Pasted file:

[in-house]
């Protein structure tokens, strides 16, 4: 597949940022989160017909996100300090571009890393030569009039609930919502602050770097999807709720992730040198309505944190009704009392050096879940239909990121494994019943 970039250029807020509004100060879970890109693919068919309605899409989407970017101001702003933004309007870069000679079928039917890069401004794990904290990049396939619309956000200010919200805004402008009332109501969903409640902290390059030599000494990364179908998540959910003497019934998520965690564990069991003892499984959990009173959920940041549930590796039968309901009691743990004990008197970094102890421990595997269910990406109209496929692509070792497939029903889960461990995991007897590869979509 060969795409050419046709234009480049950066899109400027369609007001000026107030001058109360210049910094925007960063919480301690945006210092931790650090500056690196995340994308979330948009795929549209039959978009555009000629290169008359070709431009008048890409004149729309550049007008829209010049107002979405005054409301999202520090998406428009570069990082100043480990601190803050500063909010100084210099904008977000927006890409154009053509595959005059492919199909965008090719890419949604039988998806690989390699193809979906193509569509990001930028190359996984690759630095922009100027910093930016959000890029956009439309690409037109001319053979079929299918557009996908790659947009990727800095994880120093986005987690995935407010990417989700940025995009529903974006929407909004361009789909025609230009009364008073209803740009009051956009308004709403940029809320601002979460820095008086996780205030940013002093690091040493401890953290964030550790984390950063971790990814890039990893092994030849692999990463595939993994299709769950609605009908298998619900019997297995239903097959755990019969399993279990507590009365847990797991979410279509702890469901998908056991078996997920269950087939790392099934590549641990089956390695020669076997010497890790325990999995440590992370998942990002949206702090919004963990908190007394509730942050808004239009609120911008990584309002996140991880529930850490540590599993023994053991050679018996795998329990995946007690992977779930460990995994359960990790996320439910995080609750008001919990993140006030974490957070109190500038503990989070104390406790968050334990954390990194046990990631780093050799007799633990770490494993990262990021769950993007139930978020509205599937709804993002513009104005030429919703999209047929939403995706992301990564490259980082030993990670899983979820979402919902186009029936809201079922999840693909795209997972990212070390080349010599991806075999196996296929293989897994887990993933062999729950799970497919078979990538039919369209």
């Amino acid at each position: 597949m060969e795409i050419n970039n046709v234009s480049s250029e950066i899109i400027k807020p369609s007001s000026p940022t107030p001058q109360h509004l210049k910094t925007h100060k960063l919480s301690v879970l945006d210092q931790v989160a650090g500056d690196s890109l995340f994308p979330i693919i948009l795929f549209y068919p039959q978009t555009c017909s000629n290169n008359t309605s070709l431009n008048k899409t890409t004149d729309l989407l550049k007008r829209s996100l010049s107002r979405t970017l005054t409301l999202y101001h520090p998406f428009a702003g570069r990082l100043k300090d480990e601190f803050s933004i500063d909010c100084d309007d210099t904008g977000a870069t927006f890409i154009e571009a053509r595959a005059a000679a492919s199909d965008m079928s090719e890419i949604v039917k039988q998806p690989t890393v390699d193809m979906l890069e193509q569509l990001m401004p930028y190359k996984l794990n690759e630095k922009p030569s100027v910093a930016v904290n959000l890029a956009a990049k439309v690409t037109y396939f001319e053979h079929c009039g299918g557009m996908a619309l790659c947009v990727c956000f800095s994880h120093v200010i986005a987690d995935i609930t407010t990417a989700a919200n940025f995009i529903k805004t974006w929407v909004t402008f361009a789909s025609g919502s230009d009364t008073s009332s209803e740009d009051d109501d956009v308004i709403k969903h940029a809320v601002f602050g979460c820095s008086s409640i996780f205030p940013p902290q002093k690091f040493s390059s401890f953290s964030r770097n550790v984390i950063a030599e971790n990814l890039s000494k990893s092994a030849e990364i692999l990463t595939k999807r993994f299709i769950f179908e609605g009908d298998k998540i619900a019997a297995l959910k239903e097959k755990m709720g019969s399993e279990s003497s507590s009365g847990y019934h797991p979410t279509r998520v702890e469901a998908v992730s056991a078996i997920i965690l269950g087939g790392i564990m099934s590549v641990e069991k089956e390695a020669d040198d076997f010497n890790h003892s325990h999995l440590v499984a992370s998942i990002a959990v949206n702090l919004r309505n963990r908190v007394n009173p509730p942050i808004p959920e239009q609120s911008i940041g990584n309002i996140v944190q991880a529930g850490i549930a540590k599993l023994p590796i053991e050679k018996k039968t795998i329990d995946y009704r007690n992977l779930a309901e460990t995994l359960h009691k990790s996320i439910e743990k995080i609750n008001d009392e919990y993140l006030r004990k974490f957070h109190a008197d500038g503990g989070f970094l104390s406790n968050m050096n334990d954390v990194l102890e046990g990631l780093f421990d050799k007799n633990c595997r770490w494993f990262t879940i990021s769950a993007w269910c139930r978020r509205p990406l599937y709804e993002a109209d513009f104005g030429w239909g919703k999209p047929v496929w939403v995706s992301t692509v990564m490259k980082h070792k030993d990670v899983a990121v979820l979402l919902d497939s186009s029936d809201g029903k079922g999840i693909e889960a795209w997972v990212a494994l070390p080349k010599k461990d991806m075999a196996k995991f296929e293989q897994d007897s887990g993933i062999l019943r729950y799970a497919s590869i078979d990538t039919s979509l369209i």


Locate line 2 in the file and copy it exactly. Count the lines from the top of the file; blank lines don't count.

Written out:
């Protein structure tokens, strides 16, 4: 597949940022989160017909996100300090571009890393030569009039609930919502602050770097999807709720992730040198309505944190009704009392050096879940239909990121494994019943 970039250029807020509004100060879970890109693919068919309605899409989407970017101001702003933004309007870069000679079928039917890069401004794990904290990049396939619309956000200010919200805004402008009332109501969903409640902290390059030599000494990364179908998540959910003497019934998520965690564990069991003892499984959990009173959920940041549930590796039968309901009691743990004990008197970094102890421990595997269910990406109209496929692509070792497939029903889960461990995991007897590869979509 060969795409050419046709234009480049950066899109400027369609007001000026107030001058109360210049910094925007960063919480301690945006210092931790650090500056690196995340994308979330948009795929549209039959978009555009000629290169008359070709431009008048890409004149729309550049007008829209010049107002979405005054409301999202520090998406428009570069990082100043480990601190803050500063909010100084210099904008977000927006890409154009053509595959005059492919199909965008090719890419949604039988998806690989390699193809979906193509569509990001930028190359996984690759630095922009100027910093930016959000890029956009439309690409037109001319053979079929299918557009996908790659947009990727800095994880120093986005987690995935407010990417989700940025995009529903974006929407909004361009789909025609230009009364008073209803740009009051956009308004709403940029809320601002979460820095008086996780205030940013002093690091040493401890953290964030550790984390950063971790990814890039990893092994030849692999990463595939993994299709769950609605009908298998619900019997297995239903097959755990019969399993279990507590009365847990797991979410279509702890469901998908056991078996997920269950087939790392099934590549641990089956390695020669076997010497890790325990999995440590992370998942990002949206702090919004963990908190007394509730942050808004239009609120911008990584309002996140991880529930850490540590599993023994053991050679018996795998329990995946007690992977779930460990995994359960990790996320439910995080609750008001919990993140006030974490957070109190500038503990989070104390406790968050334990954390990194046990990631780093050799007799633990770490494993990262990021769950993007139930978020509205599937709804993002513009104005030429919703999209047929939403995706992301990564490259980082030993990670899983979820979402919902186009029936809201079922999840693909795209997972990212070390080349010599991806075999196996296929293989897994887990993933062999729950799970497919078979990538039919369209």